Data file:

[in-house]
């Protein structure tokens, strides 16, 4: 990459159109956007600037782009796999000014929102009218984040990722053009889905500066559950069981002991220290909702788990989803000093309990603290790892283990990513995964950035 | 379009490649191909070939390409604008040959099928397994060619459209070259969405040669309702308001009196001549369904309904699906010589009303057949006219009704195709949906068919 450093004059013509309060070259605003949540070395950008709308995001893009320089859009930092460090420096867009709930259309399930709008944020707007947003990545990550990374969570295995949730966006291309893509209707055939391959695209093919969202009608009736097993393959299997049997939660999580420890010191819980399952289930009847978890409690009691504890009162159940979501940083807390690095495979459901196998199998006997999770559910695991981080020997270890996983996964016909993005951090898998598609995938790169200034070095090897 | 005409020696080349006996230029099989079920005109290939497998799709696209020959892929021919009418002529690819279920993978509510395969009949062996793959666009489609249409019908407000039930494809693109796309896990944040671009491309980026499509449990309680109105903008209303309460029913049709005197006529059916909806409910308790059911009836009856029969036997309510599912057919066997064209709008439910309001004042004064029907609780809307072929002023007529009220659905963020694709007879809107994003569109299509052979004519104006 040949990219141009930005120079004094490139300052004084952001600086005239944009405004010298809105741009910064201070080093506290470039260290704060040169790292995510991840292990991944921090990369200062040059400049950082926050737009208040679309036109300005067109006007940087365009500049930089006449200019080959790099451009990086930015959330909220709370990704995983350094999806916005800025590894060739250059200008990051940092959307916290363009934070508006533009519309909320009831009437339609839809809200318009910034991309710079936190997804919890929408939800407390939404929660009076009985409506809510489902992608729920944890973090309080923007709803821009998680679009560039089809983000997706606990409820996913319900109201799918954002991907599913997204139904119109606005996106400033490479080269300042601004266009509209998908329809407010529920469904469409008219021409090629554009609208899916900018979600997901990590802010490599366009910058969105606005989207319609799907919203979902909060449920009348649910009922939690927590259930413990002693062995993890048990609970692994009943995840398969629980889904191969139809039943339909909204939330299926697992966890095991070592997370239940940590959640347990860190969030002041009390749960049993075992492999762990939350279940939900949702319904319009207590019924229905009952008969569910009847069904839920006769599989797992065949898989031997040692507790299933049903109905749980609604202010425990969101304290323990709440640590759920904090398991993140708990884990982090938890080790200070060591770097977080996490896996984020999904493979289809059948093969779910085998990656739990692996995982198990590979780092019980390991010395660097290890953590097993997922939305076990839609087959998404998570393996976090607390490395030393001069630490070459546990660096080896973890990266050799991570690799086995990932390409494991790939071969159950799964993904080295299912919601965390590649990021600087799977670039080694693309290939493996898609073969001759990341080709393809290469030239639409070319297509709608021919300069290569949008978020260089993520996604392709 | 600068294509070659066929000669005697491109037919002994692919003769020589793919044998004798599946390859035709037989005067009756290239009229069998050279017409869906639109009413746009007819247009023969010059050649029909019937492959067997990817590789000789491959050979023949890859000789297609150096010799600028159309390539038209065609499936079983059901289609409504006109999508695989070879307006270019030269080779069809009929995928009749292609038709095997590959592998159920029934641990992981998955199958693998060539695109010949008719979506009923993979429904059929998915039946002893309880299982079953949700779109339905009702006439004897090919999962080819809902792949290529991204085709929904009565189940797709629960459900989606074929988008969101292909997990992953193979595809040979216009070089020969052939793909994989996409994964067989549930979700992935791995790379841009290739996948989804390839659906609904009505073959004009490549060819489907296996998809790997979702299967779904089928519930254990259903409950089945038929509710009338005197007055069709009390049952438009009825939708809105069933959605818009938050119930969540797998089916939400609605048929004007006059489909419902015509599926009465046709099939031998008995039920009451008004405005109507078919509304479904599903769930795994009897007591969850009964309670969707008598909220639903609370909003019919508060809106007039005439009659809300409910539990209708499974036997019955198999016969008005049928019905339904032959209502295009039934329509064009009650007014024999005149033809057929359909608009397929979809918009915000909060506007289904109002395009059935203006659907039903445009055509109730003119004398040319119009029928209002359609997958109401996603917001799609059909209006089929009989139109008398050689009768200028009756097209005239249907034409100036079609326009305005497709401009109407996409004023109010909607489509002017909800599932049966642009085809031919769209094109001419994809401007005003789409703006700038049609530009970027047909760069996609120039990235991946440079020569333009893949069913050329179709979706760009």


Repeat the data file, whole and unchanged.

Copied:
[in-house]
């Protein structure tokens, strides 16, 4: 990459159109956007600037782009796999000014929102009218984040990722053009889905500066559950069981002991220290909702788990989803000093309990603290790892283990990513995964950035 | 379009490649191909070939390409604008040959099928397994060619459209070259969405040669309702308001009196001549369904309904699906010589009303057949006219009704195709949906068919 450093004059013509309060070259605003949540070395950008709308995001893009320089859009930092460090420096867009709930259309399930709008944020707007947003990545990550990374969570295995949730966006291309893509209707055939391959695209093919969202009608009736097993393959299997049997939660999580420890010191819980399952289930009847978890409690009691504890009162159940979501940083807390690095495979459901196998199998006997999770559910695991981080020997270890996983996964016909993005951090898998598609995938790169200034070095090897 | 005409020696080349006996230029099989079920005109290939497998799709696209020959892929021919009418002529690819279920993978509510395969009949062996793959666009489609249409019908407000039930494809693109796309896990944040671009491309980026499509449990309680109105903008209303309460029913049709005197006529059916909806409910308790059911009836009856029969036997309510599912057919066997064209709008439910309001004042004064029907609780809307072929002023007529009220659905963020694709007879809107994003569109299509052979004519104006 040949990219141009930005120079004094490139300052004084952001600086005239944009405004010298809105741009910064201070080093506290470039260290704060040169790292995510991840292990991944921090990369200062040059400049950082926050737009208040679309036109300005067109006007940087365009500049930089006449200019080959790099451009990086930015959330909220709370990704995983350094999806916005800025590894060739250059200008990051940092959307916290363009934070508006533009519309909320009831009437339609839809809200318009910034991309710079936190997804919890929408939800407390939404929660009076009985409506809510489902992608729920944890973090309080923007709803821009998680679009560039089809983000997706606990409820996913319900109201799918954002991907599913997204139904119109606005996106400033490479080269300042601004266009509209998908329809407010529920469904469409008219021409090629554009609208899916900018979600997901990590802010490599366009910058969105606005989207319609799907919203979902909060449920009348649910009922939690927590259930413990002693062995993890048990609970692994009943995840398969629980889904191969139809039943339909909204939330299926697992966890095991070592997370239940940590959640347990860190969030002041009390749960049993075992492999762990939350279940939900949702319904319009207590019924229905009952008969569910009847069904839920006769599989797992065949898989031997040692507790299933049903109905749980609604202010425990969101304290323990709440640590759920904090398991993140708990884990982090938890080790200070060591770097977080996490896996984020999904493979289809059948093969779910085998990656739990692996995982198990590979780092019980390991010395660097290890953590097993997922939305076990839609087959998404998570393996976090607390490395030393001069630490070459546990660096080896973890990266050799991570690799086995990932390409494991790939071969159950799964993904080295299912919601965390590649990021600087799977670039080694693309290939493996898609073969001759990341080709393809290469030239639409070319297509709608021919300069290569949008978020260089993520996604392709 | 600068294509070659066929000669005697491109037919002994692919003769020589793919044998004798599946390859035709037989005067009756290239009229069998050279017409869906639109009413746009007819247009023969010059050649029909019937492959067997990817590789000789491959050979023949890859000789297609150096010799600028159309390539038209065609499936079983059901289609409504006109999508695989070879307006270019030269080779069809009929995928009749292609038709095997590959592998159920029934641990992981998955199958693998060539695109010949008719979506009923993979429904059929998915039946002893309880299982079953949700779109339905009702006439004897090919999962080819809902792949290529991204085709929904009565189940797709629960459900989606074929988008969101292909997990992953193979595809040979216009070089020969052939793909994989996409994964067989549930979700992935791995790379841009290739996948989804390839659906609904009505073959004009490549060819489907296996998809790997979702299967779904089928519930254990259903409950089945038929509710009338005197007055069709009390049952438009009825939708809105069933959605818009938050119930969540797998089916939400609605048929004007006059489909419902015509599926009465046709099939031998008995039920009451008004405005109507078919509304479904599903769930795994009897007591969850009964309670969707008598909220639903609370909003019919508060809106007039005439009659809300409910539990209708499974036997019955198999016969008005049928019905339904032959209502295009039934329509064009009650007014024999005149033809057929359909608009397929979809918009915000909060506007289904109002395009059935203006659907039903445009055509109730003119004398040319119009029928209002359609997958109401996603917001799609059909209006089929009989139109008398050689009768200028009756097209005239249907034409100036079609326009305005497709401009109407996409004023109010909607489509002017909800599932049966642009085809031919769209094109001419994809401007005003789409703006700038049609530009970027047909760069996609120039990235991946440079020569333009893949069913050329179709979706760009």